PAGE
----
To be eligible for potential refunds, gamblers have to keep a record of their play to match wins against losses. The easiest way to do that is through a casino’s player’s card, a kind of loyalty card that tells the establishment how much you’re playing to gauge what complimentary services you should get – free drinks, meals, hotel rooms, show tickets – as you move from game to game.

The player’s card also makes it possible for the casino to print out a win/loss statement at the end of the year to make tax filing easier. Without the card, it’s up to you to record your own activity. It’s relatively easy with slots because a jackpot above $1,200 triggers a payout slip by the slot attendant.

The rules apply to so-called “casual” gamblers. Professional gamblers are treated differently and can deduct other expenses such as travel and accommodation, like any business.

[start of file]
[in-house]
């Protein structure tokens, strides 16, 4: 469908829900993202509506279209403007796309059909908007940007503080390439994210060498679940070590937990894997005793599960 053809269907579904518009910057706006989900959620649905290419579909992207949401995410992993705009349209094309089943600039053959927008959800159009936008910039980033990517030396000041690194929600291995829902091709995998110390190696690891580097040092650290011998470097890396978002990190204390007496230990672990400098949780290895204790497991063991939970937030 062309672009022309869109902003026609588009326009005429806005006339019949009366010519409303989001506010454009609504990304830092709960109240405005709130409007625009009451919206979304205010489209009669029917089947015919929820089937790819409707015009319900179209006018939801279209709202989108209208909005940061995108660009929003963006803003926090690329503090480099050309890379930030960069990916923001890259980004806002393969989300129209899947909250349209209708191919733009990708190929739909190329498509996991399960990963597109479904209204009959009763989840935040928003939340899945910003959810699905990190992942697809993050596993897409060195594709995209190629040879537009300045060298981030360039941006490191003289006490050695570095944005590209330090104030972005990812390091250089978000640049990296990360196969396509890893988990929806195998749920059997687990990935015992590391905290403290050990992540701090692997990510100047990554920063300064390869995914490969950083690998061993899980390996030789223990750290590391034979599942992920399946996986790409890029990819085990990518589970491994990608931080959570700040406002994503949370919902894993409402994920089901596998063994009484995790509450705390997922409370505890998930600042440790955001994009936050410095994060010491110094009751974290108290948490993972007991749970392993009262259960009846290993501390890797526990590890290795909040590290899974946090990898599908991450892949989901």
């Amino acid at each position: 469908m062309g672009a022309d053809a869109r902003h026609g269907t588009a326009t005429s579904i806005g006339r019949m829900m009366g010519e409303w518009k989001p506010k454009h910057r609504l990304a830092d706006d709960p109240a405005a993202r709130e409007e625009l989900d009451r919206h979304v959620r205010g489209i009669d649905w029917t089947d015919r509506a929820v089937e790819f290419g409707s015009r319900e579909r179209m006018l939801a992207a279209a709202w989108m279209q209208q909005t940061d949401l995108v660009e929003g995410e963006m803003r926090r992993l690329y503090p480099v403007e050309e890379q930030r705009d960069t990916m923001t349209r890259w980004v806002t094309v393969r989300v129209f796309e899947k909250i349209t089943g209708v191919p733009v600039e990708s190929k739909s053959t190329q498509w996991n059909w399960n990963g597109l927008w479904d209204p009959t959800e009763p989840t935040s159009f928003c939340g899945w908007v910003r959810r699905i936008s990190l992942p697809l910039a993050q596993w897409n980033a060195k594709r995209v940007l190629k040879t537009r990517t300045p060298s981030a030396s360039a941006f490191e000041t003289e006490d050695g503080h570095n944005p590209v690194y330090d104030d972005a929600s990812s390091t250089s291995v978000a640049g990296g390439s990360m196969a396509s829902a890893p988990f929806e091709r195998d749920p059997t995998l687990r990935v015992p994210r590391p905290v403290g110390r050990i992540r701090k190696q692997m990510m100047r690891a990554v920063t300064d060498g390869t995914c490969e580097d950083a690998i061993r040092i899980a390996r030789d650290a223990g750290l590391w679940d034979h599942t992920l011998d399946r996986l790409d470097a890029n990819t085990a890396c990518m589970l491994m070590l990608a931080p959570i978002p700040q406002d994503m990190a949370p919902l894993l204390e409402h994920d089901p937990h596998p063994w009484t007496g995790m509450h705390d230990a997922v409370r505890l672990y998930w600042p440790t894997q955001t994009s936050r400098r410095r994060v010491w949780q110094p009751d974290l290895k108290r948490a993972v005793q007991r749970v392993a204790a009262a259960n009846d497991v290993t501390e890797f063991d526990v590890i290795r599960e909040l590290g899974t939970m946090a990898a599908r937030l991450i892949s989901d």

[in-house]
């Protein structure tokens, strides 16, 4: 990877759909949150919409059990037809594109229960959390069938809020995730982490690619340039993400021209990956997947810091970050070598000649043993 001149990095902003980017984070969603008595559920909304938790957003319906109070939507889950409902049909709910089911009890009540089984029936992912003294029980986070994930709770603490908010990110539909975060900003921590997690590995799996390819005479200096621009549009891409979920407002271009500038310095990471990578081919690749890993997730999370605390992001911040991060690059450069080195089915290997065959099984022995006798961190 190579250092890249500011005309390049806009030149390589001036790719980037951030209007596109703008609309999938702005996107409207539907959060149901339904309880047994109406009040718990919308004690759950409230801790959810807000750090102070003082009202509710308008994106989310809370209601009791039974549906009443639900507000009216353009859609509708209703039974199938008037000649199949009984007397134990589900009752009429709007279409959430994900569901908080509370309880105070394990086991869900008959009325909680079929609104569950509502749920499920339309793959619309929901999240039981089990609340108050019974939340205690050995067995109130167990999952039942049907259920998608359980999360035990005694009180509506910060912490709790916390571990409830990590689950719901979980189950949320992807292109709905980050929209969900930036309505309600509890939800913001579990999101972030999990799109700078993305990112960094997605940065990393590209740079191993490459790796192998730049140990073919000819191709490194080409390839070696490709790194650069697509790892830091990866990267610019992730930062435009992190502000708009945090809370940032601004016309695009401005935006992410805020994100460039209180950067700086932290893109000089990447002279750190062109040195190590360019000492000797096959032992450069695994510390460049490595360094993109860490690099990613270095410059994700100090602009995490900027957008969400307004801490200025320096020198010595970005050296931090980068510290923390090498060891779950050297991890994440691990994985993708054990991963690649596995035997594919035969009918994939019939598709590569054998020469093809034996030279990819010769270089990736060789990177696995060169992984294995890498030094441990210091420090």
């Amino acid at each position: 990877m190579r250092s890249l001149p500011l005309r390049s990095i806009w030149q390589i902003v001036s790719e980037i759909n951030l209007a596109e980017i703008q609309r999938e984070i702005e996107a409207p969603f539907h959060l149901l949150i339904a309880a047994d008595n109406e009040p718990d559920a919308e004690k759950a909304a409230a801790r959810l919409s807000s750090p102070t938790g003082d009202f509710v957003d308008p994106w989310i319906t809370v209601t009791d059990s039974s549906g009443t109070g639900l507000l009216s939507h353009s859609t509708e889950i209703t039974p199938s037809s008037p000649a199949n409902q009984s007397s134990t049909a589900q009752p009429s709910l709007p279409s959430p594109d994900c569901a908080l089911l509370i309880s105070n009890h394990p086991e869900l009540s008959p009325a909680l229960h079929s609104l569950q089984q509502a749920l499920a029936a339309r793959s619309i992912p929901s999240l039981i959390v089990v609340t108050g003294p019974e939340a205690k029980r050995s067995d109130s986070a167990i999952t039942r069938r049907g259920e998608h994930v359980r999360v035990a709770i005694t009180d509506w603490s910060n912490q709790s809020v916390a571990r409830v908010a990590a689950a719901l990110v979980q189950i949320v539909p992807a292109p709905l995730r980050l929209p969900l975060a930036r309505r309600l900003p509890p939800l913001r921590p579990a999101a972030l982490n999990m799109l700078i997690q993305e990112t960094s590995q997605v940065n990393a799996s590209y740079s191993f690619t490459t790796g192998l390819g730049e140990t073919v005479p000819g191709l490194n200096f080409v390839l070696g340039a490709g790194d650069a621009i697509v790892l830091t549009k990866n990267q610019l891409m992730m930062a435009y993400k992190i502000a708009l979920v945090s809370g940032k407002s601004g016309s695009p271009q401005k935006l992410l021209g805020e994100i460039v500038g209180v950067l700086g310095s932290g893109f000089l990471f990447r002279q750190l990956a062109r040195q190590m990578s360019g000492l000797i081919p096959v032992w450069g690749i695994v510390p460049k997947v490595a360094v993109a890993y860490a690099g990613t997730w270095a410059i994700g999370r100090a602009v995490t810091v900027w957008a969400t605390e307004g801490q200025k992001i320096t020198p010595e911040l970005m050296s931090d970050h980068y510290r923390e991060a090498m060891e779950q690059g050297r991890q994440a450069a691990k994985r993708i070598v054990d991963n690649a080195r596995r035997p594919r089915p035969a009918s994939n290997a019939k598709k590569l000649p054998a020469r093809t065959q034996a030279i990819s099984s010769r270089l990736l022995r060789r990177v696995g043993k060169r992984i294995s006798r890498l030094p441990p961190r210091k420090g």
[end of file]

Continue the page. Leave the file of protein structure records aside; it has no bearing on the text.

Winnipeg firm no longer doing gambling tax refunds

Grants International, a Winnipeg firm that specializes in getting clients various government refunds, used to handle U.S. gambling withholding. But owner Darren Earn said it’s hard to compete with companies specializing in gambling tax refunds. He now simply gives some guidance to allow people to file for themselves.

“I’m a big fan of companies that take care of things like that for you because I do other things like that all across Canada,” Earn said. “But you’ve got to do it correctly and you’ve got to make sure you protect your customer. That’s my biggest concern with that particular product.”

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Earn said he’s concerned some outfits may be obtaining refunds – for lottery winnings, say – that people aren’t entitled to receive.

“I’ve seen some people who ask for a refund and they get it,” he said. “I’m looking at that and thinking gee, the IRS is worse than the CRA [Canada Revenue Agency].”

Filers are not required to include documentation but, like any taxpayer, have to retain their records in case of a future audit. Earn said he’s not aware of the IRS auditing any Canadian gambler to date but the potential remains, along with the liability if it demands the money back.

Meanwhile, gambler Gary won’t be headed down to Niagara Falls for a while. The decline of the dollar has seen to that he said. He and his wife won’t be headed to a Canadian casino either, Gary said. The payouts are smaller and, besides, you can’t drink or smoke while you’re playing.